AMD Revises Debt Position to the Upside
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Shares of Advanced Micro Devices (AMD) rose more than 10 percent on Wednesday after the company announced plans to reduce a crippling debt, a step made possible thanks to its big settlement with Intel last week.
AMD (NYSE: AMD) faces $3.2 billion in debt beginning to mature in 2012 at a very high interest rate of 7.75 percent. Prior to its big legal settlement with Intel (NASDAQ: INTC), the company was sitting at about $1.5 billion in cash, not a good position to be in when you owe more than twice as much in debt.
The $1.25 billion from its settlement with Intel certainly plays a role, in two ways: first, AMD CFO Thomas Seifert has a whole lot more money to work with than he did a week ago when he discussed AMD's plan to pay down debt. Second, the settlement means finally getting Globalfoundries, its fabrication plants, completely off its books.
In a filing with the Securities and Exchange Commission, the company said it has made a tender offer for up to $1 billion of 5.75 percent convertible senior notes due 2012. It also said it would redeem $390 million of senior notes due Dec. 18, 2009 that carry 7.75 percent interest. This would be done with cash and $500 million of senior notes, due in 2017.
All of this is part of a debt payback plan that began before the settlement with Intel. Much of it can be done now that AMD has shed its foundries. AMD announced plans to spin off its foundries in May under the name Globalfoundries, which would compete with the likes of TSMC and other chip fabrication companies. It took a sizable investment from Advanced Technology Investment Company (ATIC), a government-owned investment firm in Abu Dhabi.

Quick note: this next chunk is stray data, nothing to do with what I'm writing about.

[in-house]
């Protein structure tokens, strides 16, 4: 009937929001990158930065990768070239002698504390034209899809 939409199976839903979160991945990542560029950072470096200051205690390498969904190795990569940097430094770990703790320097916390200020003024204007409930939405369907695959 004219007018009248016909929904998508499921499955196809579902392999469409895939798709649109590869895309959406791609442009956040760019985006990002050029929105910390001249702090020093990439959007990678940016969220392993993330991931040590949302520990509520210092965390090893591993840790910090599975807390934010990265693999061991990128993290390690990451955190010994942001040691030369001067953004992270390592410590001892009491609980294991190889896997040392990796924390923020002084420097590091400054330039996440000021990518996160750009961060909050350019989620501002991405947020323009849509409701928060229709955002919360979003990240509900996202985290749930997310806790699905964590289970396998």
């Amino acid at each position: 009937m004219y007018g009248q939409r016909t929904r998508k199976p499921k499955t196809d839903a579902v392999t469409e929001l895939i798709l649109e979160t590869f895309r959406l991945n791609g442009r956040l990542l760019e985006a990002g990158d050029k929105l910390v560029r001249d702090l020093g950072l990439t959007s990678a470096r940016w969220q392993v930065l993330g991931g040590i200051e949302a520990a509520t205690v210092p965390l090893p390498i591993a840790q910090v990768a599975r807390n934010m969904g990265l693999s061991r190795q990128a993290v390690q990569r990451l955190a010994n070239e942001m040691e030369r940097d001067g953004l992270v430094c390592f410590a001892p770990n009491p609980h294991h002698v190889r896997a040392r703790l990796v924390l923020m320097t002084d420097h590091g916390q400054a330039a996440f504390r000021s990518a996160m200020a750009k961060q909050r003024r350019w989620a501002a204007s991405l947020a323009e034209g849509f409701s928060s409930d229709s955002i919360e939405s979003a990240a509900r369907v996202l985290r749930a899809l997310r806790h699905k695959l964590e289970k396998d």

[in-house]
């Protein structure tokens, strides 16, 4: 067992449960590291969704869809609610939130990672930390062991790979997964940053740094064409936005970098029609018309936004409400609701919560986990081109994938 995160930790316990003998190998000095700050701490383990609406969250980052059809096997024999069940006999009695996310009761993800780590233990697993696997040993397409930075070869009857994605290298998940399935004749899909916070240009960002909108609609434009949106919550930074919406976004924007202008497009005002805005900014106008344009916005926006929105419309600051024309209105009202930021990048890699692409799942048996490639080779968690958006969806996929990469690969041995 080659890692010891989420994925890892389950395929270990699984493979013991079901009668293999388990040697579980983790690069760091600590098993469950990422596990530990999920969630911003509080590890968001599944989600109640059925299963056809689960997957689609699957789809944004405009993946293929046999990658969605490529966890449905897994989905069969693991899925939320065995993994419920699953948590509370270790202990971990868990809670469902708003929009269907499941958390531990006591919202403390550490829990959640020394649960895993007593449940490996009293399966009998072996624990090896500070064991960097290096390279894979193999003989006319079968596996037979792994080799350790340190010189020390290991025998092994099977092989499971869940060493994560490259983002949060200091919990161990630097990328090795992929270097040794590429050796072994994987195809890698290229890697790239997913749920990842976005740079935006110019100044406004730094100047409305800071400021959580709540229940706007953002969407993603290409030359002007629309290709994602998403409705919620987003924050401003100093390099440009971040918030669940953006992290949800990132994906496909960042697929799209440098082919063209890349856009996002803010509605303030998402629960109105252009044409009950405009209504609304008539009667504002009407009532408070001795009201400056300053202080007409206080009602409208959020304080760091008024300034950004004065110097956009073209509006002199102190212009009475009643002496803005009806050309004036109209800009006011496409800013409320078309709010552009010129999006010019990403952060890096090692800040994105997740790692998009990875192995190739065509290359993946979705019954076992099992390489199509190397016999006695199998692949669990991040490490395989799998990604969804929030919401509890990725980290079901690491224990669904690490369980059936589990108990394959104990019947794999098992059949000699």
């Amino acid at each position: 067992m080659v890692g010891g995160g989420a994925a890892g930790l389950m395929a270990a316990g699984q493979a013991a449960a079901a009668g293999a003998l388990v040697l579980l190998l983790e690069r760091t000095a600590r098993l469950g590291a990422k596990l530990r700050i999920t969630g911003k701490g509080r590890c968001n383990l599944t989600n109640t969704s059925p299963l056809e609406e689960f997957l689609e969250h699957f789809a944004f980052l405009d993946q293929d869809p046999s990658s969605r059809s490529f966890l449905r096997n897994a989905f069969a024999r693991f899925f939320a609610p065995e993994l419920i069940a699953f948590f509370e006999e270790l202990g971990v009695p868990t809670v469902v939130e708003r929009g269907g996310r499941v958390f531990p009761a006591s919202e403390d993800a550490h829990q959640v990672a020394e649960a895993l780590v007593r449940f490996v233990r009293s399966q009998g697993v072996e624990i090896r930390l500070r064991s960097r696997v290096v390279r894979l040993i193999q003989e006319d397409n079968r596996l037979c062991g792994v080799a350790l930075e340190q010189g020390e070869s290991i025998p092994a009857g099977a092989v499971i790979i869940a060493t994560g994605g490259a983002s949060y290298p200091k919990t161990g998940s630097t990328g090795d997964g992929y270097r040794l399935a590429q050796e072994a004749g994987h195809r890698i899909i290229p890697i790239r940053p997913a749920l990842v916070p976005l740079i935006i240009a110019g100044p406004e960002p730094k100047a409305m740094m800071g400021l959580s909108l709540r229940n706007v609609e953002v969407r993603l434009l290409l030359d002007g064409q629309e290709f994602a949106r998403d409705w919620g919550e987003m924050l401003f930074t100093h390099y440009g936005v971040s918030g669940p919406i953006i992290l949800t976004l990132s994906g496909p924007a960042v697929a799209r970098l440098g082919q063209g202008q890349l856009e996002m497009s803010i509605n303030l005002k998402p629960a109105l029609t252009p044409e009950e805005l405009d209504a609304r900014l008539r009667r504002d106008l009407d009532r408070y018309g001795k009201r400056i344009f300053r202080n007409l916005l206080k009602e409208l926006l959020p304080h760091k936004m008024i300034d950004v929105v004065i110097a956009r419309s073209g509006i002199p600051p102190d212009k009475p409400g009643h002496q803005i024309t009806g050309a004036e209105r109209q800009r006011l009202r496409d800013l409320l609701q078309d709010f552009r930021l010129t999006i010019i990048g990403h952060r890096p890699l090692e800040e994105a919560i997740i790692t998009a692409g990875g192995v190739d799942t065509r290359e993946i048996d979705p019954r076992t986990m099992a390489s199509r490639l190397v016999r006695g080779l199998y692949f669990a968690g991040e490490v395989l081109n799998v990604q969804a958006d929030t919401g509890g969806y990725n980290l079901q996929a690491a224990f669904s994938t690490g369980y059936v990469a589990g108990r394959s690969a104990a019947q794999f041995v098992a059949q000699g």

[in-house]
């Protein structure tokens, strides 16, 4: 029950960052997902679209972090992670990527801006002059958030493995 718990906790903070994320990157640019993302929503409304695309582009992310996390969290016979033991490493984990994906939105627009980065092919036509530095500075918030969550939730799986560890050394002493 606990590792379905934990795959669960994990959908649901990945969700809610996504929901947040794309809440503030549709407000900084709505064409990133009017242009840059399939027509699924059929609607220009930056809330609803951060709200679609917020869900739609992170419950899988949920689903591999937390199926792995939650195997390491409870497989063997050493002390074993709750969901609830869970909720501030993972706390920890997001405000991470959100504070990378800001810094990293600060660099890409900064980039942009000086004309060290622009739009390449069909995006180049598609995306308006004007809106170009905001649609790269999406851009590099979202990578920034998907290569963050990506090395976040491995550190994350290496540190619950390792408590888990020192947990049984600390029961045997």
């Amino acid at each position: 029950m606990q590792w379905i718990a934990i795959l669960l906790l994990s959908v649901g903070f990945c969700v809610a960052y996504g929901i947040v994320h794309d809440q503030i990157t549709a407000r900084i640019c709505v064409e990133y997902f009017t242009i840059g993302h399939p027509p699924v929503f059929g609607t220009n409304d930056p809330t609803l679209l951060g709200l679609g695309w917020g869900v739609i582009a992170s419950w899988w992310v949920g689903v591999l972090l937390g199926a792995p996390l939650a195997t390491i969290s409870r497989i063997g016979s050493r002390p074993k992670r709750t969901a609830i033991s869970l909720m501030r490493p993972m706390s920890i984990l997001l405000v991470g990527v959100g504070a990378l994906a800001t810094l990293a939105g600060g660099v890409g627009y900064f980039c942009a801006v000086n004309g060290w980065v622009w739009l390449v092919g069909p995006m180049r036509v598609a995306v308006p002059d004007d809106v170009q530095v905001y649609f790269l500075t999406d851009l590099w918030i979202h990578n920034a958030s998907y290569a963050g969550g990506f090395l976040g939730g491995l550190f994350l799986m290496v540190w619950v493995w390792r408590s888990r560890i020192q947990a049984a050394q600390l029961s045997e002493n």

Because ATIC would be the majority owner of the new foundry company, Intel claimed its patent license agreement with AMD was in violation because AMD was transferring Intel IP to a third party. That forced the two companies into mediation, and it settled a number of issues, including an antitrust accusation against Intel.
On the fast track to fabless
Now free of any connections to Globalfoundries, this will effectively make AMD a fabless company within a year, predicts Craig Berger, semiconductor industry analyst with FBR Capital Markets. Losing the capital expenses of a foundry will help AMD quite a bit, he said.
"Their ten-year CAPEX [capital expenses] were $1.1 billion per year. Now it's $100 to $200 million a year. So they just took a billion a year out of CAPEX. They've gone from $3 billion a year to $2 billion for OPEX [operating expenses] with the Globalfoundries spinout. So $2 billion a year of costs have been taken out of a company generating six billion a year in revenues. So that to me is transformative," he told InternetNews.com.
Berger said he'd been expecting today's action to tackle the debt. "Even a few days ago there was concern because they generated modest cash against heavy debt. The feeling was they would roll it over. Today's action, while sooner than expected, is not surprising," he said.
It allows AMD to get rid of debt at seven percent interest sooner rather than when it matures in three years and frees the company to start pursuing Intel more competitively. AMD has lagged behind on moving to 45 nanometers but is now catching up. AMD has said it is moving to 32nm for CPUs and 28nm for GPUs, which will make it more competitive.
"On the production front, which will certainly be helped by a more competitive process technology, I think they are working to improve their position. But that's going to take time. They are just ramping out 45nm now, which Intel did two years ago. The products will improve once the process tech gap closes," said Berger.